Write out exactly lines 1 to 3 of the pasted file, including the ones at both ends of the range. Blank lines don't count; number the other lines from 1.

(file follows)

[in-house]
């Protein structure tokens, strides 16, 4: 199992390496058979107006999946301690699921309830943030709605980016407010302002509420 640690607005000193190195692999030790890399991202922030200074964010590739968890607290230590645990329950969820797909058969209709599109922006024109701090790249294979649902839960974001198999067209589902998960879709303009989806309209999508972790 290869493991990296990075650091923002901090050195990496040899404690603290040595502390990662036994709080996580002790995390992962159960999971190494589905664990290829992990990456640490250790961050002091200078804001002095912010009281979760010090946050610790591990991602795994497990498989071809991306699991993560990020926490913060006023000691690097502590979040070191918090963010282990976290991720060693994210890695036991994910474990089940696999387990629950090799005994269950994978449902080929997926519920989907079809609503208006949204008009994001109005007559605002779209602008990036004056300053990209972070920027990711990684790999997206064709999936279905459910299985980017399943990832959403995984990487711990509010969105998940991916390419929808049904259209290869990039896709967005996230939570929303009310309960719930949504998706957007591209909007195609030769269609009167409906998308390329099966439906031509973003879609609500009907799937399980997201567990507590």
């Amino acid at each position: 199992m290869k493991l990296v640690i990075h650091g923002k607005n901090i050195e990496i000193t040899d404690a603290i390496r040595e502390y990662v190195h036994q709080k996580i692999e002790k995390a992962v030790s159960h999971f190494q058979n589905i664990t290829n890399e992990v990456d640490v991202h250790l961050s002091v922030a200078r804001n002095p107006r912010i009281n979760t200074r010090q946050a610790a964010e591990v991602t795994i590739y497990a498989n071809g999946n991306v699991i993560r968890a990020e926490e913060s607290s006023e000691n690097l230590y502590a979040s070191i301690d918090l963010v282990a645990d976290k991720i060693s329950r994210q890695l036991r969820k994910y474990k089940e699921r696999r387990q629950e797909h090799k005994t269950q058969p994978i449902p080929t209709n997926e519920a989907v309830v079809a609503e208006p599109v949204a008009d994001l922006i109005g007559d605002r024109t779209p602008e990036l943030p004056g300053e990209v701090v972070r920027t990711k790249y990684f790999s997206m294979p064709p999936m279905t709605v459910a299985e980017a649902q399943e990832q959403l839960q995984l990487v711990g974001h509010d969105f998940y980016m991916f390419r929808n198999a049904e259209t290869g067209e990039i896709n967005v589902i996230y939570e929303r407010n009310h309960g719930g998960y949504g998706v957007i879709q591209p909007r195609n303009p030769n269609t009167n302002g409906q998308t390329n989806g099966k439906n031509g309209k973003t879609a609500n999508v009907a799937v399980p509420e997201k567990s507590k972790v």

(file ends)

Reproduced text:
[in-house]
């Protein structure tokens, strides 16, 4: 199992390496058979107006999946301690699921309830943030709605980016407010302002509420 640690607005000193190195692999030790890399991202922030200074964010590739968890607290230590645990329950969820797909058969209709599109922006024109701090790249294979649902839960974001198999067209589902998960879709303009989806309209999508972790 290869493991990296990075650091923002901090050195990496040899404690603290040595502390990662036994709080996580002790995390992962159960999971190494589905664990290829992990990456640490250790961050002091200078804001002095912010009281979760010090946050610790591990991602795994497990498989071809991306699991993560990020926490913060006023000691690097502590979040070191918090963010282990976290991720060693994210890695036991994910474990089940696999387990629950090799005994269950994978449902080929997926519920989907079809609503208006949204008009994001109005007559605002779209602008990036004056300053990209972070920027990711990684790999997206064709999936279905459910299985980017399943990832959403995984990487711990509010969105998940991916390419929808049904259209290869990039896709967005996230939570929303009310309960719930949504998706957007591209909007195609030769269609009167409906998308390329099966439906031509973003879609609500009907799937399980997201567990507590």
């Amino acid at each position: 199992m290869k493991l990296v640690i990075h650091g923002k607005n901090i050195e990496i000193t040899d404690a603290i390496r040595e502390y990662v190195h036994q709080k996580i692999e002790k995390a992962v030790s159960h999971f190494q058979n589905i664990t290829n890399e992990v990456d640490v991202h250790l961050s002091v922030a200078r804001n002095p107006r912010i009281n979760t200074r010090q946050a610790a964010e591990v991602t795994i590739y497990a498989n071809g999946n991306v699991i993560r968890a990020e926490e913060s607290s006023e000691n690097l230590y502590a979040s070191i301690d918090l963010v282990a645990d976290k991720i060693s329950r994210q890695l036991r969820k994910y474990k089940e699921r696999r387990q629950e797909h090799k005994t269950q058969p994978i449902p080929t209709n997926e519920a989907v309830v079809a609503e208006p599109v949204a008009d994001l922006i109005g007559d605002r024109t779209p602008e990036l943030p004056g300053e990209v701090v972070r920027t990711k790249y990684f790999s997206m294979p064709p999936m279905t709605v459910a299985e980017a649902q399943e990832q959403l839960q995984l990487v711990g974001h509010d969105f998940y980016m991916f390419r929808n198999a049904e259209t290869g067209e990039i896709n967005v589902i996230y939570e929303r407010n009310h309960g719930g998960y949504g998706v957007i879709q591209p909007r195609n303009p030769n269609t009167n302002g409906q998308t390329n989806g099966k439906n031509g309209k973003t879609a609500n999508v009907a799937v399980p509420e997201k567990s507590k972790v």